(Hospice of Santa Cruz County social worker Samara Gruyé (center) visits with Lupe Barcelo (left) and her daughter Vicky Barcelo on Monday in Watsonville. Photo by Erik Chalhoub/Register-Pajaronian)
WATSONVILLE — As a fiercely independent woman, no one knew Lupe Barcelo had a stroke in 2016 until a day or so after.
While in the hospital, Barcelo was put on hospice care. Yet, she recovered so quickly that she was transferred to palliative care, and returned home.
Now, two years later, Barcelo lives with one of her daughters, Vicky Barcelo, in Watsonville, and together the two take part in the palliative care services offered by Hospice of Santa Cruz County.
The program, which moved from a pilot in 2016 to an ongoing service provided by Hospice last year, features home visits by a care team that includes a physician, nurse, social worker and chaplain. The team provides pain and symptom management, psychosocial support, advance care planning, disease management education, spiritual counseling and other services for patients, families and caregivers.
Palliative care is specialized medical care for people with serious illness. It is for those who are not ready for hospice care, which is reserved for people who have six months or less to live.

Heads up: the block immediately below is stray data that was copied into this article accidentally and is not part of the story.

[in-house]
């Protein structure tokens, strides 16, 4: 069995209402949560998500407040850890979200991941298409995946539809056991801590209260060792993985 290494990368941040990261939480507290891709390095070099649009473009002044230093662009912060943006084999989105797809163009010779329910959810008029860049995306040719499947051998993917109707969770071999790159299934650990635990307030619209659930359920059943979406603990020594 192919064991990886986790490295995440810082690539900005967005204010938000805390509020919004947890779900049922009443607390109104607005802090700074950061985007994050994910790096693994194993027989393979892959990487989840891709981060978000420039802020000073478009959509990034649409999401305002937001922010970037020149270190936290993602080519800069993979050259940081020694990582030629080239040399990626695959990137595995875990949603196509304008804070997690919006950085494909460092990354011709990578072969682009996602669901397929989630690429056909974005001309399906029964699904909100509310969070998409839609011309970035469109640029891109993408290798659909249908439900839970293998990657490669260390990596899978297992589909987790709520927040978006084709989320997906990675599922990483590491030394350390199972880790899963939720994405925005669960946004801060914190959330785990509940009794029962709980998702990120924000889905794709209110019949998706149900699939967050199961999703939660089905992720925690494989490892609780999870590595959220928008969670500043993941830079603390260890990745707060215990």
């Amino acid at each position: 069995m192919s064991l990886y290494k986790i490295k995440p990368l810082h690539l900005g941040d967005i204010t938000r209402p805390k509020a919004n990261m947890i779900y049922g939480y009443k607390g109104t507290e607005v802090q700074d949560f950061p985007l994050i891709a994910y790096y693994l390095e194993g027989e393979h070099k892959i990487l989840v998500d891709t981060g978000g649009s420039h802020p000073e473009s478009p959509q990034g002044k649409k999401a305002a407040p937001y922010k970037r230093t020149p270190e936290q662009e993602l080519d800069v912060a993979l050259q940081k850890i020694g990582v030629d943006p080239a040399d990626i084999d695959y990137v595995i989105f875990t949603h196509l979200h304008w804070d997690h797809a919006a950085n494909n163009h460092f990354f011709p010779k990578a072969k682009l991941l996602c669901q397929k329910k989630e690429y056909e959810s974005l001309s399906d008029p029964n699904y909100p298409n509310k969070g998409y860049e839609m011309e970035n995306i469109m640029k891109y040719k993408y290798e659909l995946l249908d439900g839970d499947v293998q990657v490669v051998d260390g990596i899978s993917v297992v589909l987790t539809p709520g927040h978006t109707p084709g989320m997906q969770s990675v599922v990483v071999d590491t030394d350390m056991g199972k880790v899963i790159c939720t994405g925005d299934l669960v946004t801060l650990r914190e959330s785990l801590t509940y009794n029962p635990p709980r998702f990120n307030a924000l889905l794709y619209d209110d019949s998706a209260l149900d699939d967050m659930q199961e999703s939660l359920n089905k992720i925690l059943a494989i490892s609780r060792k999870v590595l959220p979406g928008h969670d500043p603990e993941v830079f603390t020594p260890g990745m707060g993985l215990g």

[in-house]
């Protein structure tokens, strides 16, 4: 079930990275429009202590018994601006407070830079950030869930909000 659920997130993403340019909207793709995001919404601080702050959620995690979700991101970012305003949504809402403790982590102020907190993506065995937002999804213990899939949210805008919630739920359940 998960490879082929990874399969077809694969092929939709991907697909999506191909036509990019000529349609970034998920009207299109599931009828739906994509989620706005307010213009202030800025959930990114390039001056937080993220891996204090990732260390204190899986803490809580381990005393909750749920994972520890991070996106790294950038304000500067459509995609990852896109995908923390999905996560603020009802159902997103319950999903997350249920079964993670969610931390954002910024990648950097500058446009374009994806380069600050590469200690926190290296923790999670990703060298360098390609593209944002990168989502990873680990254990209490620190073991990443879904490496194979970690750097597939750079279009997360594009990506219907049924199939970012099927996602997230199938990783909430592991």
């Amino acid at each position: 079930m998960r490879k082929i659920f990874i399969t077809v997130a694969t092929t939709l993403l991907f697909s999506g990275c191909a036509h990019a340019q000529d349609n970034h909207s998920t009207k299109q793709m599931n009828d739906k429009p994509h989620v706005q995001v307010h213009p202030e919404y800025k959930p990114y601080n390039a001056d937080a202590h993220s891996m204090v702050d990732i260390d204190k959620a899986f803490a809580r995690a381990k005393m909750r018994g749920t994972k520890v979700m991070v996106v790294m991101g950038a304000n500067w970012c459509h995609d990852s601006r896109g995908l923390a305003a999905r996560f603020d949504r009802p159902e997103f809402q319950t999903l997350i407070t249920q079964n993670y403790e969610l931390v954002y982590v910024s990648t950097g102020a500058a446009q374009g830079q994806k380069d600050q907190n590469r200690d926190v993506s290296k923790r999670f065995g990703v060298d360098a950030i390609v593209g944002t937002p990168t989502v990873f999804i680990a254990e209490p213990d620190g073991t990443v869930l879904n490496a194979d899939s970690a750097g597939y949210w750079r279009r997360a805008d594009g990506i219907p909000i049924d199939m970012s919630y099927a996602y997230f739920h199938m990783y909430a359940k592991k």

On Monday afternoon, Barcelo received a visit from Samara Gruyé, a social worker with the palliative care program. After each visit, Gruyé relays Barcelo’s status to her doctor.
“It’s wonderful to see her,” Barcelo said.
Vicky Barcelo said her mother has stayed out of the hospital since she began receiving services from the palliative care team.
“I believe that’s all due to the care she receives,” she said.
Vicky Barcelo added that, as her mother’s caregiver, the program gives her reassurance that she is taking care of her mother properly.
“It’s a great program,” she said. “It really makes a difference. I’m always reassured that I’m doing everything right.”
Her mother agrees.
“She spoils me a lot,” she said.
Hospice of Santa Cruz County CEO Mike Milward said that is one of the goals of the program: to keep people out of the emergency room.
“We realized there was a real need to take care of people before they were ready for hospice,” he said. “Our palliative care program allows them to experience a hospice-like experience and allows them to be cared for in their home.”
Since the program started in January 2016, it has served 356 patients, according to Chief Strategy Officer Kieran Shah, including 163 last year.
The organization recently announced that it has partnered with Blue Shield of California to make the program available to patients enrolled in Blue Shield’s health plans including individual, group and Medicare members.
After a successful pilot and launch, Hospice of Santa Cruz County is now hoping to spread the word to other families who share a similar situation as the Barcelos.
“If people think that someone they know or love can benefit from our services, they should call us to help them understand how we might be of service,” Milward said.
For information, call Hospice of Santa Cruz County at 430-3000.